The Computer Misused Act

Tue, 01 Apr 2008 19:37:46 GMT

Both Ivan Ristic and Nathan McFeters has blogged about it so I wont waste your time with what they have already said. Go ahead and read their blogs. Instead, I would like to represent my view in this blog post.

Just as a background, I've already talked about the British Computer Misuse Act. Now, what really makes me worried is that this act wont fix anything. In fact, it will make the situation far worse. And Britain is the next example to follow Germany, which I am sure will be followed by The United States of America very soon, as it seems that they are the initiators of the recent anti-hacker craze.

Security though obscurity does not work!

The law cannot prevent the distribution of information. Have we get rid of the piracy problem? No! In fact, the piracy industry is now far welloff then in the past. You can probably notice that every movie or tv show is available online without the need to access bittorrent or any other distribution network. The music industry is much the same. As a result, bands such as Radiohead and Scissor Sisters, I believe, have offered their music for free because free does make an economic sense.

In a similar way, the Computer Misuse Act will make the availability to exploits far much easier then now. People wont stop publishing security information. They will switch the medium. Instead of posting info on personal blogs, they will do that on Wikipedia or any other site that allows anonymous contributions. The distribution of info on the Web is a breeze now-a-days with the existence of things such as RSS, ATOM and aggregation engines. The reach of information and availability of exploits and the fact that there are no opinion makers to shape the thinking of younger generations of information security experts, will make the situation unbearable, not only for those who don't deserver the punishment but also to companies and organizations who cannot protect themselves. Security is not a destination. It is a process. We cannot train a monkey to run a scanner. We need people who understand the risk to show us which of our assets are at stake. With that law in place we are actually reverting what we have already built with far too many sacrifices.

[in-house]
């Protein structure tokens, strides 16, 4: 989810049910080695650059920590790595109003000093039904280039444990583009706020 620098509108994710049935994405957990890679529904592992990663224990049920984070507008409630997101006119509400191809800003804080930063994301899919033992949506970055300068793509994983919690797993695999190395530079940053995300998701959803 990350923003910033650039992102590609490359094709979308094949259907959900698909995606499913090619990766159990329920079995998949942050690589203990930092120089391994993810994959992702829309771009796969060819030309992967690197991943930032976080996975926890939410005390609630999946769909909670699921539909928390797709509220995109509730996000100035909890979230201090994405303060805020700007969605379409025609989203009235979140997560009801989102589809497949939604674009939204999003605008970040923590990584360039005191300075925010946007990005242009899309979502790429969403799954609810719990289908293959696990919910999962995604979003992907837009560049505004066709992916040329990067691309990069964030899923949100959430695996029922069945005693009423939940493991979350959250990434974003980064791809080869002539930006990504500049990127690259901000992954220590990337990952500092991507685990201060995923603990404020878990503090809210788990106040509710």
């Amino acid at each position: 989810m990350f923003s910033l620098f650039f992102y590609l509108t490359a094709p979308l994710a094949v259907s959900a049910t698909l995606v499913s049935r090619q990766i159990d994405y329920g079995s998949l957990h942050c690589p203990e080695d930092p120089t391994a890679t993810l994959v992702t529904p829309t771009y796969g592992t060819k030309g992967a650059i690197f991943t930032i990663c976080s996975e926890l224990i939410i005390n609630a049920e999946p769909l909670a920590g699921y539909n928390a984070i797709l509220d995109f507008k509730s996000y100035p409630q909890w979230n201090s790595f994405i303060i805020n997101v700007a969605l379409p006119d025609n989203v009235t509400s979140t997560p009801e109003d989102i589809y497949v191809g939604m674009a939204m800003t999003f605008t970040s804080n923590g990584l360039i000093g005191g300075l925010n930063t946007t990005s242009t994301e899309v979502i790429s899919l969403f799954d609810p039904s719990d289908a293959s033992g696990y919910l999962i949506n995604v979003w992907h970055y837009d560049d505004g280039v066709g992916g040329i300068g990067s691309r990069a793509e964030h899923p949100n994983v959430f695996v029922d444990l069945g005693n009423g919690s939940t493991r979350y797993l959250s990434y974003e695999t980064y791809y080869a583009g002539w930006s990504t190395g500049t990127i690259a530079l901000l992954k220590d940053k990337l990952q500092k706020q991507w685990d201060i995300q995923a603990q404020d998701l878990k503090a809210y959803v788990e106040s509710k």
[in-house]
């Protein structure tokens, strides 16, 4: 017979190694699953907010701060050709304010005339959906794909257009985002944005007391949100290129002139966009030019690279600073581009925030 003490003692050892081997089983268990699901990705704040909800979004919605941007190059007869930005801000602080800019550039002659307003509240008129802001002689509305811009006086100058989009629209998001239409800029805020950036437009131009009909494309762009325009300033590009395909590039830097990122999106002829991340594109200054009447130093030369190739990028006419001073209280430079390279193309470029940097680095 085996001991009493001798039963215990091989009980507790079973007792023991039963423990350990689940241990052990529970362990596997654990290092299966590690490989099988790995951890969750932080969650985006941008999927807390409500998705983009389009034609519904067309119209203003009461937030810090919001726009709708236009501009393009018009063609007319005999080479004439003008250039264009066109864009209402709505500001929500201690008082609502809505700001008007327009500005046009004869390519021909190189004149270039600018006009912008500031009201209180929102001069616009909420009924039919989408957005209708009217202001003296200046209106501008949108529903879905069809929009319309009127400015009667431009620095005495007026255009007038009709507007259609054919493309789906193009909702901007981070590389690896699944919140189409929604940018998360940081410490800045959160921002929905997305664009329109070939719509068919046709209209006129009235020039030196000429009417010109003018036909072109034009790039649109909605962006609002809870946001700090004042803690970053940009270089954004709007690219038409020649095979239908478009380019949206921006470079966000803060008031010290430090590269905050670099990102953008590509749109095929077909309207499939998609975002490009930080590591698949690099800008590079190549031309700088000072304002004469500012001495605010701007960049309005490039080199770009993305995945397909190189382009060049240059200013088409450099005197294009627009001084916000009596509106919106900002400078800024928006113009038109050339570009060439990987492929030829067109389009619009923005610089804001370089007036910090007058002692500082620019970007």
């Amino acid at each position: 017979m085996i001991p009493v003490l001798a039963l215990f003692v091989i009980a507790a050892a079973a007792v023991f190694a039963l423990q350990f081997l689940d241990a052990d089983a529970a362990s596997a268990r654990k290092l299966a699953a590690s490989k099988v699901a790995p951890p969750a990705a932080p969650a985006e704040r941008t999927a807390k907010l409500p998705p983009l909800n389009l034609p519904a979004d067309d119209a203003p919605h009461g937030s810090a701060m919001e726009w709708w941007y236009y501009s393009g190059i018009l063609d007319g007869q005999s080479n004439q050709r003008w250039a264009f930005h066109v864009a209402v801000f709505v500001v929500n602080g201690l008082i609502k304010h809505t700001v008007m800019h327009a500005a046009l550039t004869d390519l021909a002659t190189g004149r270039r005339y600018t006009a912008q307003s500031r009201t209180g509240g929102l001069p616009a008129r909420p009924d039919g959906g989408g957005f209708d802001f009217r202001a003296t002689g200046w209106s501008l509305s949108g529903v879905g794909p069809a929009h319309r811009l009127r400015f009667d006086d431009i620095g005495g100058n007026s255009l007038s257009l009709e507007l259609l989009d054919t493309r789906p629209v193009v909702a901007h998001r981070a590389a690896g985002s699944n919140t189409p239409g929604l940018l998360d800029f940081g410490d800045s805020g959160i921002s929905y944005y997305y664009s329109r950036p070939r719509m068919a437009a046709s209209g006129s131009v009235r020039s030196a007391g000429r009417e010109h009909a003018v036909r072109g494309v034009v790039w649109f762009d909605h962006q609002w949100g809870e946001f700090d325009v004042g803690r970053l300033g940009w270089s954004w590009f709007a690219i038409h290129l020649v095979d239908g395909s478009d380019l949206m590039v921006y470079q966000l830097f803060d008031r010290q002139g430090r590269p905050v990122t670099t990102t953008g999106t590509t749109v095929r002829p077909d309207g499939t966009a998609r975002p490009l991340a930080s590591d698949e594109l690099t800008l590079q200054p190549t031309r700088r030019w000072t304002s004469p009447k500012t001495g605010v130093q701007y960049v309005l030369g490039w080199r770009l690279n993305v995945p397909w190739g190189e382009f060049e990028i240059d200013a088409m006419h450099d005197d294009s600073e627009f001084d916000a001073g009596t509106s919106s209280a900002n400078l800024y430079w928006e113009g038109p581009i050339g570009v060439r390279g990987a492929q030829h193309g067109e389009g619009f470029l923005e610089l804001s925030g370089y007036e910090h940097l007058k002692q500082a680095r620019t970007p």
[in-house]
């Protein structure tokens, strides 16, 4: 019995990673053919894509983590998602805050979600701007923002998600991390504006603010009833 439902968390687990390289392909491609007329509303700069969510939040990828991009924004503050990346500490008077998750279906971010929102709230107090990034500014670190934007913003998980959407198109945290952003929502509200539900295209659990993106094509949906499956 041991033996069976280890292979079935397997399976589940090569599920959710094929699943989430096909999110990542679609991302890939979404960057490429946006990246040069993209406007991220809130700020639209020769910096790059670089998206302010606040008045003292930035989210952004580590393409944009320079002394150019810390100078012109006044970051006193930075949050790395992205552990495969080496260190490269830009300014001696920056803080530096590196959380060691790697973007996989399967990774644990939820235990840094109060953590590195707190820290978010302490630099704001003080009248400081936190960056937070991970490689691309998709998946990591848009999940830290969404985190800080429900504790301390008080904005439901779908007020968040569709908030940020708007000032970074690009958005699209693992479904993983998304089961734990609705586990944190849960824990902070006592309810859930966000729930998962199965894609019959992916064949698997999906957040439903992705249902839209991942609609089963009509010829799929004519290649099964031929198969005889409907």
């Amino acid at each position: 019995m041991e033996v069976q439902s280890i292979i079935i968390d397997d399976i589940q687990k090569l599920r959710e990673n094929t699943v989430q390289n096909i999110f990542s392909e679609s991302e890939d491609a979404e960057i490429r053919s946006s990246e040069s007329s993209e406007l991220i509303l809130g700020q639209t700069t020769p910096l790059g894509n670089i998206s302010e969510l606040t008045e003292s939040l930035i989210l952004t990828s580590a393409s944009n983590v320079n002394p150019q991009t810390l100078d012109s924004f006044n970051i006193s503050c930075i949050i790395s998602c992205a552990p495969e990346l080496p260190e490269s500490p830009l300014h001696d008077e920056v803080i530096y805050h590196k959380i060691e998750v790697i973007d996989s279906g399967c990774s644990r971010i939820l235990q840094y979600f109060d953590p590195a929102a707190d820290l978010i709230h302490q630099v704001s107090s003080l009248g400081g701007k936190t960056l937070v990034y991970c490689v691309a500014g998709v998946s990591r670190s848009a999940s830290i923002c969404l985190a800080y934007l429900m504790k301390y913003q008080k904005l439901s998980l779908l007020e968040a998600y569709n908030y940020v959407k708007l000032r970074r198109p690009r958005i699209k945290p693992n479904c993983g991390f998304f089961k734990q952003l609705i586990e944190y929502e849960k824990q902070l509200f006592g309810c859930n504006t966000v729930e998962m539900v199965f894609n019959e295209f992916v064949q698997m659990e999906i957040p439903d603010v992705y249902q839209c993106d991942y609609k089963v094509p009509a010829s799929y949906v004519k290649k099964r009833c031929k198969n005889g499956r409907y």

But this is just me thinking and expressing opinion. It is your say really.

Awesome AnDrEwAwesome AnDrEw
It is an awfully familiar concept, and makes sense, pdp. I'm sure you are correct when you say the United States will be following suit. Seems like just another "war", which will undoubtedly cause the exact opposite of what it was started for (War on Drugs, War on "Terror", et cetera).
IxIx
Can't let those Brits and Germans take our top place for, silly, goofy, and just plain wrong laws. We'll most likely get a similar law here, probably written worse too, and chances are it will happen like this. Clueless House member listens to clueless lobbyist who heard this Act will cut down on "evil" hacking, they then go on to spread the word to everyone they know and all of those people are clueless too, so when voting time comes we've got a lot of clueless people approving something they think is good even though it's likely going to be worse than the Computer Misuse Act. We get a new law then, and likely AnDrEw above me is right, so we wind up with the "War on Hackers" based on this new law. Security researchers find themselves either in a new line of work or meeting "Bubba" in the cell block, hackers go underground, and the police units to deal with cybercrime ultimately fail miserably since all the security researchers that could've trained them are missing for some reason. Heck, it wouldn't surprise me if our law is written so bad that a security researcher who sticks around and trains the cybercrime units winds up arrested after teaching one due to some miswritten clause in it.
Matt HillmanMatt Hillman
The amendment is indeed a scary prospect. We did a podcast discussing this issue at length and the potential problems, most of which are conjecture at the moment, but it leaves you with a scary sense of the unknown. You can grab the podcast at http://media.libsyn.com/media/sploitcast/sploitcast_25.mp3 I love the way you link this with the concept of security through obscurity. I never looked at it so directly as that before but I think you make a good concise point. (Conciseness being rather lacking in the podcast hehe).
TronyxTronyx